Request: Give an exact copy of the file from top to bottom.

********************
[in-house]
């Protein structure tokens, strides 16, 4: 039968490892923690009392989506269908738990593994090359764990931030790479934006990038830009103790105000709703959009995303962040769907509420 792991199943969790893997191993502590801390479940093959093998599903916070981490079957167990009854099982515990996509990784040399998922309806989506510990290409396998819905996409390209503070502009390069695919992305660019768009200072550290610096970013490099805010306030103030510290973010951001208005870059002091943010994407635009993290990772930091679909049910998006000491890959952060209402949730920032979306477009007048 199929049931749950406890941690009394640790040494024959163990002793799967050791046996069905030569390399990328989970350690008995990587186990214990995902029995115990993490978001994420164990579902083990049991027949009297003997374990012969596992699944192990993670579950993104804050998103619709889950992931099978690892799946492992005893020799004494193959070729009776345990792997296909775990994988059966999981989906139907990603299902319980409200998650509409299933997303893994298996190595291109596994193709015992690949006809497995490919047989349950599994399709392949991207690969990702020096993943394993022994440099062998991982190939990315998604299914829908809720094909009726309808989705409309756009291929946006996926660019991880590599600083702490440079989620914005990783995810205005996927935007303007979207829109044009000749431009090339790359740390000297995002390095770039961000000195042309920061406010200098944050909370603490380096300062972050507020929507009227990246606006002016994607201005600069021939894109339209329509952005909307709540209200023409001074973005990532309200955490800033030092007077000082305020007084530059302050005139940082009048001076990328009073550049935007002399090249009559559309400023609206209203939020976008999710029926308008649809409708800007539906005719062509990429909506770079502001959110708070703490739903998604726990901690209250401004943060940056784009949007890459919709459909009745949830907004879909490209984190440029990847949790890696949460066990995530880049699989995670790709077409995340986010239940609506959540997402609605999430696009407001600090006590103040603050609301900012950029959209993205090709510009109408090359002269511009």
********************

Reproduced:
[in-house]
């Protein structure tokens, strides 16, 4: 039968490892923690009392989506269908738990593994090359764990931030790479934006990038830009103790105000709703959009995303962040769907509420 792991199943969790893997191993502590801390479940093959093998599903916070981490079957167990009854099982515990996509990784040399998922309806989506510990290409396998819905996409390209503070502009390069695919992305660019768009200072550290610096970013490099805010306030103030510290973010951001208005870059002091943010994407635009993290990772930091679909049910998006000491890959952060209402949730920032979306477009007048 199929049931749950406890941690009394640790040494024959163990002793799967050791046996069905030569390399990328989970350690008995990587186990214990995902029995115990993490978001994420164990579902083990049991027949009297003997374990012969596992699944192990993670579950993104804050998103619709889950992931099978690892799946492992005893020799004494193959070729009776345990792997296909775990994988059966999981989906139907990603299902319980409200998650509409299933997303893994298996190595291109596994193709015992690949006809497995490919047989349950599994399709392949991207690969990702020096993943394993022994440099062998991982190939990315998604299914829908809720094909009726309808989705409309756009291929946006996926660019991880590599600083702490440079989620914005990783995810205005996927935007303007979207829109044009000749431009090339790359740390000297995002390095770039961000000195042309920061406010200098944050909370603490380096300062972050507020929507009227990246606006002016994607201005600069021939894109339209329509952005909307709540209200023409001074973005990532309200955490800033030092007077000082305020007084530059302050005139940082009048001076990328009073550049935007002399090249009559559309400023609206209203939020976008999710029926308008649809409708800007539906005719062509990429909506770079502001959110708070703490739903998604726990901690209250401004943060940056784009949007890459919709459909009745949830907004879909490209984190440029990847949790890696949460066990995530880049699989995670790709077409995340986010239940609506959540997402609605999430696009407001600090006590103040603050609301900012950029959209993205090709510009109408090359002269511009």